Facts in News



    Facts in News

    e-Sanjeevani Platform

    It is reported that around 50 lakhs of people in the country benefited from the e-Sanjeevani portal.

    • Launched in: 2019
    • Administered by: Ministry of Health and Family Welfare
    • Developed by: Centre for Development of Advanced Computing (C-DAC) Mohali.
      • C-DAC is the premier R&D organization of the Ministry of Electronics and Information Technology (MeitY) 
      • Aim: Carrying out R&D in IT, Electronics, and associated areas.



    • It is a doctor to doctor telemedicine system, which is implemented under the Ayushman Bharat Health and Wellness Centre (AB-HWCs) program.
    • AB-HWCs is considered to be the platform for the delivery of an expanded range of primary health care services closer to the communities.
    • Aim: Connect all 1,50,000 HWCs using the hub-and-spoke model by December 2022.
      • In the hub-and-spoke model, the organization arranges service delivery assets into a network consisting of an anchor establishment (hub) that offers a full array of services.
      • This is complemented by secondary establishments (spokes) which offer more limited service arrays, routing patients needing more intensive services to the hub for treatment
    • Till now, it has been implemented in 22 states.

    Image Courtesy: The Times of India

    Red-Eared Turtle

    Recently, the Red-eared Turtle is found in the Kalathode canal, Kerala, which is threatening to invade the natural water bodies across the Northeast.


    Key points

    • Type: Semi Aquatic turtle
    • Native Areas: United States and Northern Mexico.
    • Family: Emydidae
    • The red-eared slider derives its name from red stripes around the body part and it uses ears to slide quickly off any surface into the water.
    • According to IUCN, it is the most invasive turtle and also the most commonly traded species of turtle in the world.
    • This turtle is an extremely popular pet due to its small size, easy maintenance, and relatively low cost. 
    • But on the flip side, they grow fast and virtually leave nothing for the native species to eat.
    • As they eat plants and animals, they can finish off a wide range of aquatic species, including fish and rare frogs.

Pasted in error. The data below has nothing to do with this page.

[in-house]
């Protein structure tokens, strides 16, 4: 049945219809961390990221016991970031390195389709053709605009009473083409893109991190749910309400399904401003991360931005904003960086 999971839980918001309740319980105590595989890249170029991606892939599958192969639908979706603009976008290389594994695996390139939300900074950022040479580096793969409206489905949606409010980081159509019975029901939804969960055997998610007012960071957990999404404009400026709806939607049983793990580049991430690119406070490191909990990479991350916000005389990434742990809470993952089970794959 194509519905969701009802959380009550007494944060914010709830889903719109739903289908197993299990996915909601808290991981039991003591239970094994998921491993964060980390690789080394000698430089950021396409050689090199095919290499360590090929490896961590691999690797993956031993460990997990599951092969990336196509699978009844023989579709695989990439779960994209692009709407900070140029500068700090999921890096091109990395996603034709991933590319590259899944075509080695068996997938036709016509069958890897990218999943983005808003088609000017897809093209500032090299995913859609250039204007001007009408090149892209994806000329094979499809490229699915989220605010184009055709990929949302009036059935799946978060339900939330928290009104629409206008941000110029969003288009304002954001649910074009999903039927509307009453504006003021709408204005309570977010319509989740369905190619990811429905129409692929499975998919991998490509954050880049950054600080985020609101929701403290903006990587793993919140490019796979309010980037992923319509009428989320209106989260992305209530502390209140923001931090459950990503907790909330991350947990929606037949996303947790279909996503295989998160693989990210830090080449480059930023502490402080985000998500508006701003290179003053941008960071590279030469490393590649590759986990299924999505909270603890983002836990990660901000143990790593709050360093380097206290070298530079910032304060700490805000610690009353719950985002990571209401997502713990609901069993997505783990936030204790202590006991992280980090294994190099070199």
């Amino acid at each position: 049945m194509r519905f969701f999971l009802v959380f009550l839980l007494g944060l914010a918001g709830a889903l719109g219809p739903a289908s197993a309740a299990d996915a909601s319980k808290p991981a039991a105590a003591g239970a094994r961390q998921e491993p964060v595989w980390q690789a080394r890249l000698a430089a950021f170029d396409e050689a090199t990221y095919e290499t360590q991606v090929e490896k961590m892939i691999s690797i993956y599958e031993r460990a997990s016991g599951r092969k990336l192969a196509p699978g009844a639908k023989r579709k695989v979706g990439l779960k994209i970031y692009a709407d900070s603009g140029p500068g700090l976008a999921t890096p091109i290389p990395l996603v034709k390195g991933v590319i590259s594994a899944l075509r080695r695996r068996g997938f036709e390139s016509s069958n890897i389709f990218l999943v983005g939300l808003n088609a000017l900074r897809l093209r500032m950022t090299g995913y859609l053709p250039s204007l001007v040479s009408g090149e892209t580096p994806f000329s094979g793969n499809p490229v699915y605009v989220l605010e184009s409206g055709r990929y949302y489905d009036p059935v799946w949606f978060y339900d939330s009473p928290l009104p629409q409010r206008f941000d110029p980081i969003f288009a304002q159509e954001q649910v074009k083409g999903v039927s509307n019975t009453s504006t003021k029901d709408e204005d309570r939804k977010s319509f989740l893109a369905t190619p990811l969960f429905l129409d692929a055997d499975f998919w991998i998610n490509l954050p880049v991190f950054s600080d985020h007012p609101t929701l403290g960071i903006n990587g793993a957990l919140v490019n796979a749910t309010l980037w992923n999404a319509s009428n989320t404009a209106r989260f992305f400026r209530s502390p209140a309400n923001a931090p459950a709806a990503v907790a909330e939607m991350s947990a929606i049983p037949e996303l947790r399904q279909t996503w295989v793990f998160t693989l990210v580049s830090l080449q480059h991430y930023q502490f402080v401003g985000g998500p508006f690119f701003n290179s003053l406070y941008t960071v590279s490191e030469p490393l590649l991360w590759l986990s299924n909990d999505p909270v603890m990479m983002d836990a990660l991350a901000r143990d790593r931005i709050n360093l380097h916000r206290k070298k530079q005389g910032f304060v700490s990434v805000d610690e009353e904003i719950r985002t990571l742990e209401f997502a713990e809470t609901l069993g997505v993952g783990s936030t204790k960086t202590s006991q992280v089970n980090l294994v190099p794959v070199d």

Image Courtesy: Scitech daily

    Overseas Citizenship of India (OCI)

    The MHA declares a person eligibles for Overseas Citizenship of India (OCI) who:

    • Was a citizen of India on or after 26th January 1950; or
    • Was eligible to become a citizen of India on 26th January 1950; or
    • Is a child or grandchild of such a person, among other eligibility criteria.



    • The provisions are mentioned in Section 7A of the OCI card rules.
    • An applicant is not eligible for the OCI card if he, his parents, or grandparents have ever been a citizen of Pakistan or Bangladesh.


    Key Points

    • The Indian Constitution mentions Citizenship in Part II from Articles 5 to 11.
    • OCI was introduced by the central government in 2005. 
    • The Government of India via Citizenship (Amendment) Act, 2015 merged the Person of Indian Origin (PIO) category with the OCI category in 2015.
    • Benefits:
      • Can enter India multiple times, 
      • Acquire multipurpose lifelong visa to visit India, 
      • Exemption from registering with Foreigners Regional Registration Office (FRRO).
      • If an individual gets registered as an OCI for a period of 5 years, then he/she is eligible to apply for Indian citizenship.
      • At Indian international airports, the OCI cardholders are provided with special immigration counters.
      • The OCI cardholders can open special bank accounts in India.
      • They can buy non-farm property (except agricultural or farmland) and exercise ownership rights.
      • They can also apply for a Permanent Account Number (PAN) card.
    • Limitations
    • The OCI cardholders can’t cast their votes in any election in India.
    • They are not eligible for a government job.
    • With prior approval of the government, they cannot travel to restricted areas.

    Pradhan Mantri Bhartiya Janaushadhi Kendras (PMBJKs)

    The Pradhan Mantri Bhartiya Janaushadhi Kendras (PMBJKs), Bureau of Pharma PSUs of India (BPPI) have joined hands to curb the menace of COVID-19.

    • The Pradhan Mantri Bhartiya Janaushadhi Kendras (PMBJKs) are also called Janaushadhi Kendras.
    • These centers were set up across the country under Pradhan Mantri Bhartiya Janaushadhi Pariyojana (PMBJP) to provide generic drugs.